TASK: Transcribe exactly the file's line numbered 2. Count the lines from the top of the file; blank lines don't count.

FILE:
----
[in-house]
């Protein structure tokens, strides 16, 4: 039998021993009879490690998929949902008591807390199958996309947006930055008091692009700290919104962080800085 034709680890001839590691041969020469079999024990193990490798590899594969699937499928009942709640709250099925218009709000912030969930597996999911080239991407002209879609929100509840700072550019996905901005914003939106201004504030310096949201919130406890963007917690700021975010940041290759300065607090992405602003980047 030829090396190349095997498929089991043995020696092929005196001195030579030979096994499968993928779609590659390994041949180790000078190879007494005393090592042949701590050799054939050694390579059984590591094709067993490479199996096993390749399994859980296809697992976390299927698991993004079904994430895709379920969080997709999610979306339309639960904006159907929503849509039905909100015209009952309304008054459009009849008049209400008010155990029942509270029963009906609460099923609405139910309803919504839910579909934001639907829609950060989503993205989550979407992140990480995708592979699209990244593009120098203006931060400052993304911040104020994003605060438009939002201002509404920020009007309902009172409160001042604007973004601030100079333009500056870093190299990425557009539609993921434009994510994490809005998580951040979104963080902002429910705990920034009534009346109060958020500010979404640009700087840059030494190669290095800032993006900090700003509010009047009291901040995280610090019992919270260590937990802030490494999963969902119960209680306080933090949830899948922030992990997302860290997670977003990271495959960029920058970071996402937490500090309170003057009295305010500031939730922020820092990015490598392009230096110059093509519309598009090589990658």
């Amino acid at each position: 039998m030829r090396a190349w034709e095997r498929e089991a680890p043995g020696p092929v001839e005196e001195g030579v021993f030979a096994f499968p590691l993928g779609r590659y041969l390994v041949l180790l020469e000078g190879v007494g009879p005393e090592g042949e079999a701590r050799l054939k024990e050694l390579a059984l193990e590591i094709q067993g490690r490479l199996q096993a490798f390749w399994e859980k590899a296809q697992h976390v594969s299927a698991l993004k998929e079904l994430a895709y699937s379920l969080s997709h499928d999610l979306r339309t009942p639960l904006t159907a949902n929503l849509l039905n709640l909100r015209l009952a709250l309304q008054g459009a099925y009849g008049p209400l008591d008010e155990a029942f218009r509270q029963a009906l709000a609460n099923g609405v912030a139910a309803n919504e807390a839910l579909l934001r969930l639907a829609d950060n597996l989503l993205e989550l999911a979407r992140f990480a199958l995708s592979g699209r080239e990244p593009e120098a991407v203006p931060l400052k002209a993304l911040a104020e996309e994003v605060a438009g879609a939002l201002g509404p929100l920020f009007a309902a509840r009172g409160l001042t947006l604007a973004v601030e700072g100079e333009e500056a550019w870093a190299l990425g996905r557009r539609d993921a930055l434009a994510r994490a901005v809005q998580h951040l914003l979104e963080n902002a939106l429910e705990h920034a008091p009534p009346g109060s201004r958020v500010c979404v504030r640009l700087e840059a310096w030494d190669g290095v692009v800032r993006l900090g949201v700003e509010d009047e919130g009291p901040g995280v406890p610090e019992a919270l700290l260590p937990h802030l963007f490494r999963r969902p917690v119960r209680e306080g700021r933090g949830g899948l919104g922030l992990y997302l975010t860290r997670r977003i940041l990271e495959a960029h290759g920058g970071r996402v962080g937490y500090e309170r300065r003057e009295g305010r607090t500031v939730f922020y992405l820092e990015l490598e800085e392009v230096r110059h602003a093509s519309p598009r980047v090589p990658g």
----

């Protein structure tokens, strides 16, 4: 039998021993009879490690998929949902008591807390199958996309947006930055008091692009700290919104962080800085 034709680890001839590691041969020469079999024990193990490798590899594969699937499928009942709640709250099925218009709000912030969930597996999911080239991407002209879609929100509840700072550019996905901005914003939106201004504030310096949201919130406890963007917690700021975010940041290759300065607090992405602003980047 030829090396190349095997498929089991043995020696092929005196001195030579030979096994499968993928779609590659390994041949180790000078190879007494005393090592042949701590050799054939050694390579059984590591094709067993490479199996096993390749399994859980296809697992976390299927698991993004079904994430895709379920969080997709999610979306339309639960904006159907929503849509039905909100015209009952309304008054459009009849008049209400008010155990029942509270029963009906609460099923609405139910309803919504839910579909934001639907829609950060989503993205989550979407992140990480995708592979699209990244593009120098203006931060400052993304911040104020994003605060438009939002201002509404920020009007309902009172409160001042604007973004601030100079333009500056870093190299990425557009539609993921434009994510994490809005998580951040979104963080902002429910705990920034009534009346109060958020500010979404640009700087840059030494190669290095800032993006900090700003509010009047009291901040995280610090019992919270260590937990802030490494999963969902119960209680306080933090949830899948922030992990997302860290997670977003990271495959960029920058970071996402937490500090309170003057009295305010500031939730922020820092990015490598392009230096110059093509519309598009090589990658």